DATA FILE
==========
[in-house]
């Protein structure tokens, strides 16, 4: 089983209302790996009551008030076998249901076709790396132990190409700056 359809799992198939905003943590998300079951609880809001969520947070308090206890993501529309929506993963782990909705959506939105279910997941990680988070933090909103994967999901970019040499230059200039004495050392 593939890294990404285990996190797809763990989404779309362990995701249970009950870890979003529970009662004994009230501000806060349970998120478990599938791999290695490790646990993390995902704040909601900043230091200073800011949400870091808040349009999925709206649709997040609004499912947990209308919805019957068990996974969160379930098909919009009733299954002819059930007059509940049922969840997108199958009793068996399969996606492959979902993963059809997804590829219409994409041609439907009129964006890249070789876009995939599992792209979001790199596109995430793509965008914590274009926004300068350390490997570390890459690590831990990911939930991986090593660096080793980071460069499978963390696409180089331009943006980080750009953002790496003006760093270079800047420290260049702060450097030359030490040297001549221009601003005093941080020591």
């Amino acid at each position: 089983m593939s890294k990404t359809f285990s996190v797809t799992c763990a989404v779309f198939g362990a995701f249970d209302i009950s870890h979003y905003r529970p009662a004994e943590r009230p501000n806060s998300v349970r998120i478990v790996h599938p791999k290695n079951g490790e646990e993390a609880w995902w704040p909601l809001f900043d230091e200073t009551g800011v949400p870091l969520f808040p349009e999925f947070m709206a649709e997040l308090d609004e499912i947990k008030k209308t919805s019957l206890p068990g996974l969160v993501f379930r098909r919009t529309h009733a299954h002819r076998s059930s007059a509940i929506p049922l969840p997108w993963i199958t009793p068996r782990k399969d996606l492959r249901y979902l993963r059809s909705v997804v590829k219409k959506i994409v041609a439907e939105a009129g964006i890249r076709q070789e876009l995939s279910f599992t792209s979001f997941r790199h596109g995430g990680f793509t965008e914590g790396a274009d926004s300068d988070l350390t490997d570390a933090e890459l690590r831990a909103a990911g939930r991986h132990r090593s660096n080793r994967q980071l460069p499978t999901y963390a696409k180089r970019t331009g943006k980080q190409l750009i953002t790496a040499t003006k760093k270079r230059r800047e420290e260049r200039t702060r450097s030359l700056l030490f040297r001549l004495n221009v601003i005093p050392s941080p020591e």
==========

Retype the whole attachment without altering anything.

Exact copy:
[in-house]
């Protein structure tokens, strides 16, 4: 089983209302790996009551008030076998249901076709790396132990190409700056 359809799992198939905003943590998300079951609880809001969520947070308090206890993501529309929506993963782990909705959506939105279910997941990680988070933090909103994967999901970019040499230059200039004495050392 593939890294990404285990996190797809763990989404779309362990995701249970009950870890979003529970009662004994009230501000806060349970998120478990599938791999290695490790646990993390995902704040909601900043230091200073800011949400870091808040349009999925709206649709997040609004499912947990209308919805019957068990996974969160379930098909919009009733299954002819059930007059509940049922969840997108199958009793068996399969996606492959979902993963059809997804590829219409994409041609439907009129964006890249070789876009995939599992792209979001790199596109995430793509965008914590274009926004300068350390490997570390890459690590831990990911939930991986090593660096080793980071460069499978963390696409180089331009943006980080750009953002790496003006760093270079800047420290260049702060450097030359030490040297001549221009601003005093941080020591």
């Amino acid at each position: 089983m593939s890294k990404t359809f285990s996190v797809t799992c763990a989404v779309f198939g362990a995701f249970d209302i009950s870890h979003y905003r529970p009662a004994e943590r009230p501000n806060s998300v349970r998120i478990v790996h599938p791999k290695n079951g490790e646990e993390a609880w995902w704040p909601l809001f900043d230091e200073t009551g800011v949400p870091l969520f808040p349009e999925f947070m709206a649709e997040l308090d609004e499912i947990k008030k209308t919805s019957l206890p068990g996974l969160v993501f379930r098909r919009t529309h009733a299954h002819r076998s059930s007059a509940i929506p049922l969840p997108w993963i199958t009793p068996r782990k399969d996606l492959r249901y979902l993963r059809s909705v997804v590829k219409k959506i994409v041609a439907e939105a009129g964006i890249r076709q070789e876009l995939s279910f599992t792209s979001f997941r790199h596109g995430g990680f793509t965008e914590g790396a274009d926004s300068d988070l350390t490997d570390a933090e890459l690590r831990a909103a990911g939930r991986h132990r090593s660096n080793r994967q980071l460069p499978t999901y963390a696409k180089r970019t331009g943006k980080q190409l750009i953002t790496a040499t003006k760093k270079r230059r800047e420290e260049r200039t702060r450097s030359l700056l030490f040297r001549l004495n221009v601003i005093p050392s941080p020591e």